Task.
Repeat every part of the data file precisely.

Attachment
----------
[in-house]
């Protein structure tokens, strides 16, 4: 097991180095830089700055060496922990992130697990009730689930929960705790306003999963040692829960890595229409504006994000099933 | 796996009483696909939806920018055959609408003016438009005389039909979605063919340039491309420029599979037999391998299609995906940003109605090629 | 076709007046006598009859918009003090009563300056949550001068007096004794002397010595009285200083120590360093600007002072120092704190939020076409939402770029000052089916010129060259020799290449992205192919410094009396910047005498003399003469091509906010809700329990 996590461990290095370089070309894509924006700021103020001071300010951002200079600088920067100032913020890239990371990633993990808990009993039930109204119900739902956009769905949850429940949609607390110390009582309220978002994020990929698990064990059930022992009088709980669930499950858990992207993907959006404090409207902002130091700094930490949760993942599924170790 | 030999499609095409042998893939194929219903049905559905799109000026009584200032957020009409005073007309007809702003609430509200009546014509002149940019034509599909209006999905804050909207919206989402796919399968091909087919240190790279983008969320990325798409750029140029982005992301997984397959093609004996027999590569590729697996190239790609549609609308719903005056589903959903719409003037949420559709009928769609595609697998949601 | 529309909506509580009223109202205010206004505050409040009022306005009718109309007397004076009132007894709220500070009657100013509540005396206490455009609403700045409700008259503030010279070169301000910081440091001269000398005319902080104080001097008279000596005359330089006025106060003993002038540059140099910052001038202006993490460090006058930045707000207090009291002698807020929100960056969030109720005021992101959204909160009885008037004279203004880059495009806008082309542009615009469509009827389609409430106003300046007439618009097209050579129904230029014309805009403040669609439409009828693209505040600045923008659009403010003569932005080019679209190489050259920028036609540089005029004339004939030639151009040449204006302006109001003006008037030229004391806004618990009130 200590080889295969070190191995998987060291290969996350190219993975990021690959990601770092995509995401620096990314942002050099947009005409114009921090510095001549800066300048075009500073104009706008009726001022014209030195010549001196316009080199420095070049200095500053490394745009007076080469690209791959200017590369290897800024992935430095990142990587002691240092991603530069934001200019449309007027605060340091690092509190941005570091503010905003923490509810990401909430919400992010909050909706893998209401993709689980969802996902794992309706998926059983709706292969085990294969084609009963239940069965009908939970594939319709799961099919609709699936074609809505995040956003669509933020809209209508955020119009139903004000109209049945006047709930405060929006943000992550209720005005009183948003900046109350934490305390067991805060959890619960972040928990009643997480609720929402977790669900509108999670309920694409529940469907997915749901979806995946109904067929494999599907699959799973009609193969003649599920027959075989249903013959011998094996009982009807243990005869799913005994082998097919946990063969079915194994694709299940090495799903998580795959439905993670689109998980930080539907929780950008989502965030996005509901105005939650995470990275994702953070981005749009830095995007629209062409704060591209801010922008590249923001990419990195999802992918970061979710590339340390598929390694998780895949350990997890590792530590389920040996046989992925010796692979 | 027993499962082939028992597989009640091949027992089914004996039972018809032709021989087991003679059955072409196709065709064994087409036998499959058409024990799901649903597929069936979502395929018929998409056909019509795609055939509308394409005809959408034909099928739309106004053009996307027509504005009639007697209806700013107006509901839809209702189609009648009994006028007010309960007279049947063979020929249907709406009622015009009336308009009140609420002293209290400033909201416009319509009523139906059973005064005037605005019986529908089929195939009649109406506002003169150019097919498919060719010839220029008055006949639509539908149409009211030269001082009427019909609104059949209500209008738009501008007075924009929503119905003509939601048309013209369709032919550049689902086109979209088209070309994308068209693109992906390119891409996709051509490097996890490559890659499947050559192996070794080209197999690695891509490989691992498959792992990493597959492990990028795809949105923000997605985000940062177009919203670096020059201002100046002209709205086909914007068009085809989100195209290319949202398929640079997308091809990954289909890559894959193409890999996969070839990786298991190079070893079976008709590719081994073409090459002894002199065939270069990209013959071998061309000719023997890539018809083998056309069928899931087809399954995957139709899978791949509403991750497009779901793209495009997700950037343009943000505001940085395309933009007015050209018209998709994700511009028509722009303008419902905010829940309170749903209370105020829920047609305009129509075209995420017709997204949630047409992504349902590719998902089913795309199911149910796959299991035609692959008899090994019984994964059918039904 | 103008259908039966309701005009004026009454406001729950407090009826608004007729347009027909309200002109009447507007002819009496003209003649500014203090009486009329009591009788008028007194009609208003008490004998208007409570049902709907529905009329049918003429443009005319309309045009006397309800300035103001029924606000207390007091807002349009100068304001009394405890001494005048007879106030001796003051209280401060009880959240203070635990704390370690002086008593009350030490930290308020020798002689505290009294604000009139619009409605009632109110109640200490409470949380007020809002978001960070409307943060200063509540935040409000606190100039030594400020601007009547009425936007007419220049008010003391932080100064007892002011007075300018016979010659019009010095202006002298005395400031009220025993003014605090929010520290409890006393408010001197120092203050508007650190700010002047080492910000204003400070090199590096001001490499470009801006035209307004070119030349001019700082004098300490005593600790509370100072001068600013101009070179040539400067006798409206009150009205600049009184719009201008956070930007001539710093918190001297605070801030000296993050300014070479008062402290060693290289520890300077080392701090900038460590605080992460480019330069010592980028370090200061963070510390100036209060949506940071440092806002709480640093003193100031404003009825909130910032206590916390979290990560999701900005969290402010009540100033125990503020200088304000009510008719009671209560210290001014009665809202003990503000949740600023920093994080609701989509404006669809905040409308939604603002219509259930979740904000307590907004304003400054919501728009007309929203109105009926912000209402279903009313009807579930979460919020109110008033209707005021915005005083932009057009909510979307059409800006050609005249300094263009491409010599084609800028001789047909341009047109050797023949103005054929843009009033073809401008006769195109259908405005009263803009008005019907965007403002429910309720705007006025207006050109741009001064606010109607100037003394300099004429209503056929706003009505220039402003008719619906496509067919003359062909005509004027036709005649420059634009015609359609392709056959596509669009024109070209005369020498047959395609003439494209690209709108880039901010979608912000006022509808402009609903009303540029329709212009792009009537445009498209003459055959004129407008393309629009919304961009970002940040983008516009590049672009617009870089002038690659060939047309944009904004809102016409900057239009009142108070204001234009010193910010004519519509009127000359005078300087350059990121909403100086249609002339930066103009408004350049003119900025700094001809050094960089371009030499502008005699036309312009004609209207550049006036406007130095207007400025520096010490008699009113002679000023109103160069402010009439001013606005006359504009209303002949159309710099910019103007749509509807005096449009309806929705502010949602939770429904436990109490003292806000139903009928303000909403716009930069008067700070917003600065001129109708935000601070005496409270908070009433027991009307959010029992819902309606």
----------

[in-house]
């Protein structure tokens, strides 16, 4: 097991180095830089700055060496922990992130697990009730689930929960705790306003999963040692829960890595229409504006994000099933 | 796996009483696909939806920018055959609408003016438009005389039909979605063919340039491309420029599979037999391998299609995906940003109605090629 | 076709007046006598009859918009003090009563300056949550001068007096004794002397010595009285200083120590360093600007002072120092704190939020076409939402770029000052089916010129060259020799290449992205192919410094009396910047005498003399003469091509906010809700329990 996590461990290095370089070309894509924006700021103020001071300010951002200079600088920067100032913020890239990371990633993990808990009993039930109204119900739902956009769905949850429940949609607390110390009582309220978002994020990929698990064990059930022992009088709980669930499950858990992207993907959006404090409207902002130091700094930490949760993942599924170790 | 030999499609095409042998893939194929219903049905559905799109000026009584200032957020009409005073007309007809702003609430509200009546014509002149940019034509599909209006999905804050909207919206989402796919399968091909087919240190790279983008969320990325798409750029140029982005992301997984397959093609004996027999590569590729697996190239790609549609609308719903005056589903959903719409003037949420559709009928769609595609697998949601 | 529309909506509580009223109202205010206004505050409040009022306005009718109309007397004076009132007894709220500070009657100013509540005396206490455009609403700045409700008259503030010279070169301000910081440091001269000398005319902080104080001097008279000596005359330089006025106060003993002038540059140099910052001038202006993490460090006058930045707000207090009291002698807020929100960056969030109720005021992101959204909160009885008037004279203004880059495009806008082309542009615009469509009827389609409430106003300046007439618009097209050579129904230029014309805009403040669609439409009828693209505040600045923008659009403010003569932005080019679209190489050259920028036609540089005029004339004939030639151009040449204006302006109001003006008037030229004391806004618990009130 200590080889295969070190191995998987060291290969996350190219993975990021690959990601770092995509995401620096990314942002050099947009005409114009921090510095001549800066300048075009500073104009706008009726001022014209030195010549001196316009080199420095070049200095500053490394745009007076080469690209791959200017590369290897800024992935430095990142990587002691240092991603530069934001200019449309007027605060340091690092509190941005570091503010905003923490509810990401909430919400992010909050909706893998209401993709689980969802996902794992309706998926059983709706292969085990294969084609009963239940069965009908939970594939319709799961099919609709699936074609809505995040956003669509933020809209209508955020119009139903004000109209049945006047709930405060929006943000992550209720005005009183948003900046109350934490305390067991805060959890619960972040928990009643997480609720929402977790669900509108999670309920694409529940469907997915749901979806995946109904067929494999599907699959799973009609193969003649599920027959075989249903013959011998094996009982009807243990005869799913005994082998097919946990063969079915194994694709299940090495799903998580795959439905993670689109998980930080539907929780950008989502965030996005509901105005939650995470990275994702953070981005749009830095995007629209062409704060591209801010922008590249923001990419990195999802992918970061979710590339340390598929390694998780895949350990997890590792530590389920040996046989992925010796692979 | 027993499962082939028992597989009640091949027992089914004996039972018809032709021989087991003679059955072409196709065709064994087409036998499959058409024990799901649903597929069936979502395929018929998409056909019509795609055939509308394409005809959408034909099928739309106004053009996307027509504005009639007697209806700013107006509901839809209702189609009648009994006028007010309960007279049947063979020929249907709406009622015009009336308009009140609420002293209290400033909201416009319509009523139906059973005064005037605005019986529908089929195939009649109406506002003169150019097919498919060719010839220029008055006949639509539908149409009211030269001082009427019909609104059949209500209008738009501008007075924009929503119905003509939601048309013209369709032919550049689902086109979209088209070309994308068209693109992906390119891409996709051509490097996890490559890659499947050559192996070794080209197999690695891509490989691992498959792992990493597959492990990028795809949105923000997605985000940062177009919203670096020059201002100046002209709205086909914007068009085809989100195209290319949202398929640079997308091809990954289909890559894959193409890999996969070839990786298991190079070893079976008709590719081994073409090459002894002199065939270069990209013959071998061309000719023997890539018809083998056309069928899931087809399954995957139709899978791949509403991750497009779901793209495009997700950037343009943000505001940085395309933009007015050209018209998709994700511009028509722009303008419902905010829940309170749903209370105020829920047609305009129509075209995420017709997204949630047409992504349902590719998902089913795309199911149910796959299991035609692959008899090994019984994964059918039904 | 103008259908039966309701005009004026009454406001729950407090009826608004007729347009027909309200002109009447507007002819009496003209003649500014203090009486009329009591009788008028007194009609208003008490004998208007409570049902709907529905009329049918003429443009005319309309045009006397309800300035103001029924606000207390007091807002349009100068304001009394405890001494005048007879106030001796003051209280401060009880959240203070635990704390370690002086008593009350030490930290308020020798002689505290009294604000009139619009409605009632109110109640200490409470949380007020809002978001960070409307943060200063509540935040409000606190100039030594400020601007009547009425936007007419220049008010003391932080100064007892002011007075300018016979010659019009010095202006002298005395400031009220025993003014605090929010520290409890006393408010001197120092203050508007650190700010002047080492910000204003400070090199590096001001490499470009801006035209307004070119030349001019700082004098300490005593600790509370100072001068600013101009070179040539400067006798409206009150009205600049009184719009201008956070930007001539710093918190001297605070801030000296993050300014070479008062402290060693290289520890300077080392701090900038460590605080992460480019330069010592980028370090200061963070510390100036209060949506940071440092806002709480640093003193100031404003009825909130910032206590916390979290990560999701900005969290402010009540100033125990503020200088304000009510008719009671209560210290001014009665809202003990503000949740600023920093994080609701989509404006669809905040409308939604603002219509259930979740904000307590907004304003400054919501728009007309929203109105009926912000209402279903009313009807579930979460919020109110008033209707005021915005005083932009057009909510979307059409800006050609005249300094263009491409010599084609800028001789047909341009047109050797023949103005054929843009009033073809401008006769195109259908405005009263803009008005019907965007403002429910309720705007006025207006050109741009001064606010109607100037003394300099004429209503056929706003009505220039402003008719619906496509067919003359062909005509004027036709005649420059634009015609359609392709056959596509669009024109070209005369020498047959395609003439494209690209709108880039901010979608912000006022509808402009609903009303540029329709212009792009009537445009498209003459055959004129407008393309629009919304961009970002940040983008516009590049672009617009870089002038690659060939047309944009904004809102016409900057239009009142108070204001234009010193910010004519519509009127000359005078300087350059990121909403100086249609002339930066103009408004350049003119900025700094001809050094960089371009030499502008005699036309312009004609209207550049006036406007130095207007400025520096010490008699009113002679000023109103160069402010009439001013606005006359504009209303002949159309710099910019103007749509509807005096449009309806929705502010949602939770429904436990109490003292806000139903009928303000909403716009930069008067700070917003600065001129109708935000601070005496409270908070009433027991009307959010029992819902309606």